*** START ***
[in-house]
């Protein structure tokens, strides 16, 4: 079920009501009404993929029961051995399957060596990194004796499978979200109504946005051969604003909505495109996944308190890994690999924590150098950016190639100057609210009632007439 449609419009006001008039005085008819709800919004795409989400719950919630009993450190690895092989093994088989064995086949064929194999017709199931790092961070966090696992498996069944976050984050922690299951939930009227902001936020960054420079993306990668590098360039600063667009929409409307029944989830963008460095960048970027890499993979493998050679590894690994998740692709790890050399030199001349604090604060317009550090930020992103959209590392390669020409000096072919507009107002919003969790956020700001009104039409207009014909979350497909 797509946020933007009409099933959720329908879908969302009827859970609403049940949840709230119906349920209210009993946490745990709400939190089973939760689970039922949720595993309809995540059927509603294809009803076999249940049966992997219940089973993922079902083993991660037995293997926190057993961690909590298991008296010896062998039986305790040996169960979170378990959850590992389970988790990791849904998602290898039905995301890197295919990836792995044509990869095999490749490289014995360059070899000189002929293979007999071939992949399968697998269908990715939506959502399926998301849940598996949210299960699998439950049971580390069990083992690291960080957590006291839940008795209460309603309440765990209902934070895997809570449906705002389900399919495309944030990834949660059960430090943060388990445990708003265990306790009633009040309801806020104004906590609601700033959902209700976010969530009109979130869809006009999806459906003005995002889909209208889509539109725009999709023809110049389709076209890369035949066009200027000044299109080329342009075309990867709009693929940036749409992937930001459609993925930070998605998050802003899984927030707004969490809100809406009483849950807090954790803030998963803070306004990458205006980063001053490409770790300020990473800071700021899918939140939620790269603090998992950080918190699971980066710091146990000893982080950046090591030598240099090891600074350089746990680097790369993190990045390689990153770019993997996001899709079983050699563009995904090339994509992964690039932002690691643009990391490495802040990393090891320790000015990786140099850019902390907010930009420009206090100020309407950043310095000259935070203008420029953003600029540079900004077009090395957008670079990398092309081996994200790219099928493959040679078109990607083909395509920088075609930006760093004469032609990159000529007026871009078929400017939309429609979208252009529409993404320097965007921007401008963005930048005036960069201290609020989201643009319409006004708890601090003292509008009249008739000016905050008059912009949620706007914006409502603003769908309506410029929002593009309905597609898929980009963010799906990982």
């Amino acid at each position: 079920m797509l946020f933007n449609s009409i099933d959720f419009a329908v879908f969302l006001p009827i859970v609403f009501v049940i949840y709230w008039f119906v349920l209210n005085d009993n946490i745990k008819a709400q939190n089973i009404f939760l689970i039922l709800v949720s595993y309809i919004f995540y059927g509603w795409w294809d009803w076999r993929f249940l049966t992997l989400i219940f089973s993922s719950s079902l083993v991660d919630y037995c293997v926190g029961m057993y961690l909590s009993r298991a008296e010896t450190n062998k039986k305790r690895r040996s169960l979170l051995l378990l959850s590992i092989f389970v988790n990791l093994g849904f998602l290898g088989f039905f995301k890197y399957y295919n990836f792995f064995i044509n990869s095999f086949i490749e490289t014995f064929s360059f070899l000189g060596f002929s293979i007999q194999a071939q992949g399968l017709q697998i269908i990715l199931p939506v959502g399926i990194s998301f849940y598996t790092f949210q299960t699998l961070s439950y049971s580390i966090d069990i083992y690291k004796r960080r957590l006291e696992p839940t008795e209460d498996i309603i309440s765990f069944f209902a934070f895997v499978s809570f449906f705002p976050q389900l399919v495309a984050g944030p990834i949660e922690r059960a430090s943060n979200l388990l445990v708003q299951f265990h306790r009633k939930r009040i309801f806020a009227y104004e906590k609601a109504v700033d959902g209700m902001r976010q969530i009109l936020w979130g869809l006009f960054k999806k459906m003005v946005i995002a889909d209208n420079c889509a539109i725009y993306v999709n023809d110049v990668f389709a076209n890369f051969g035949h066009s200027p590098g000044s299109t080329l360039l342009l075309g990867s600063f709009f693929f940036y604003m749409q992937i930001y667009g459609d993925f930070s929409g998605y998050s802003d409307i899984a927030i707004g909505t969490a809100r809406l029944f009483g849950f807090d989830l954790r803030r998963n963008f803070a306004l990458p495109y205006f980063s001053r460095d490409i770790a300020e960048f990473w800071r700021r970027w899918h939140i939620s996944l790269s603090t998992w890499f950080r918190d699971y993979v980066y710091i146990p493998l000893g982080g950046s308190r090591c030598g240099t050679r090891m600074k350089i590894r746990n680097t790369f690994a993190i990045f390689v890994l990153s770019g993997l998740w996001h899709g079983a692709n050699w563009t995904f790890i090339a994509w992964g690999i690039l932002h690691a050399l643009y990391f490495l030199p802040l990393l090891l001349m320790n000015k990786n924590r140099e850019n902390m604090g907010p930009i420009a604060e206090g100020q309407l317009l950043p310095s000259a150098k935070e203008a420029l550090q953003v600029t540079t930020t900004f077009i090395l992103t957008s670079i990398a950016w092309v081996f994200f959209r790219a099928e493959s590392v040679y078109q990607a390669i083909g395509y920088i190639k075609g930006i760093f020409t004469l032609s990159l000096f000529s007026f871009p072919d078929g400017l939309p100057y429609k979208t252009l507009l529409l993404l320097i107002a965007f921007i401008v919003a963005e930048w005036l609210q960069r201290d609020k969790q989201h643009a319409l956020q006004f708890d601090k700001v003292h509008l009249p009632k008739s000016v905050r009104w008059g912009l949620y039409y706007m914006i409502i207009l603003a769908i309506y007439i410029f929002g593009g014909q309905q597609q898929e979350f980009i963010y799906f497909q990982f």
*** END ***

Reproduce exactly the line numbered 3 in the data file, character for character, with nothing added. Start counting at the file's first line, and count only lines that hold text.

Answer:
């Amino acid at each position: 079920m797509l946020f933007n449609s009409i099933d959720f419009a329908v879908f969302l006001p009827i859970v609403f009501v049940i949840y709230w008039f119906v349920l209210n005085d009993n946490i745990k008819a709400q939190n089973i009404f939760l689970i039922l709800v949720s595993y309809i919004f995540y059927g509603w795409w294809d009803w076999r993929f249940l049966t992997l989400i219940f089973s993922s719950s079902l083993v991660d919630y037995c293997v926190g029961m057993y961690l909590s009993r298991a008296e010896t450190n062998k039986k305790r690895r040996s169960l979170l051995l378990l959850s590992i092989f389970v988790n990791l093994g849904f998602l290898g088989f039905f995301k890197y399957y295919n990836f792995f064995i044509n990869s095999f086949i490749e490289t014995f064929s360059f070899l000189g060596f002929s293979i007999q194999a071939q992949g399968l017709q697998i269908i990715l199931p939506v959502g399926i990194s998301f849940y598996t790092f949210q299960t699998l961070s439950y049971s580390i966090d069990i083992y690291k004796r960080r957590l006291e696992p839940t008795e209460d498996i309603i309440s765990f069944f209902a934070f895997v499978s809570f449906f705002p976050q389900l399919v495309a984050g944030p990834i949660e922690r059960a430090s943060n979200l388990l445990v708003q299951f265990h306790r009633k939930r009040i309801f806020a009227y104004e906590k609601a109504v700033d959902g209700m902001r976010q969530i009109l936020w979130g869809l006009f960054k999806k459906m003005v946005i995002a889909d209208n420079c889509a539109i725009y993306v999709n023809d110049v990668f389709a076209n890369f051969g035949h066009s200027p590098g000044s299109t080329l360039l342009l075309g990867s600063f709009f693929f940036y604003m749409q992937i930001y667009g459609d993925f930070s929409g998605y998050s802003d409307i899984a927030i707004g909505t969490a809100r809406l029944f009483g849950f807090d989830l954790r803030r998963n963008f803070a306004l990458p495109y205006f980063s001053r460095d490409i770790a300020e960048f990473w800071r700021r970027w899918h939140i939620s996944l790269s603090t998992w890499f950080r918190d699971y993979v980066y710091i146990p493998l000893g982080g950046s308190r090591c030598g240099t050679r090891m600074k350089i590894r746990n680097t790369f690994a993190i990045f390689v890994l990153s770019g993997l998740w996001h899709g079983a692709n050699w563009t995904f790890i090339a994509w992964g690999i690039l932002h690691a050399l643009y990391f490495l030199p802040l990393l090891l001349m320790n000015k990786n924590r140099e850019n902390m604090g907010p930009i420009a604060e206090g100020q309407l317009l950043p310095s000259a150098k935070e203008a420029l550090q953003v600029t540079t930020t900004f077009i090395l992103t957008s670079i990398a950016w092309v081996f994200f959209r790219a099928e493959s590392v040679y078109q990607a390669i083909g395509y920088i190639k075609g930006i760093f020409t004469l032609s990159l000096f000529s007026f871009p072919d078929g400017l939309p100057y429609k979208t252009l507009l529409l993404l320097i107002a965007f921007i401008v919003a963005e930048w005036l609210q960069r201290d609020k969790q989201h643009a319409l956020q006004f708890d601090k700001v003292h509008l009249p009632k008739s000016v905050r009104w008059g912009l949620y039409y706007m914006i409502i207009l603003a769908i309506y007439i410029f929002g593009g014909q309905q597609q898929e979350f980009i963010y799906f497909q990982f």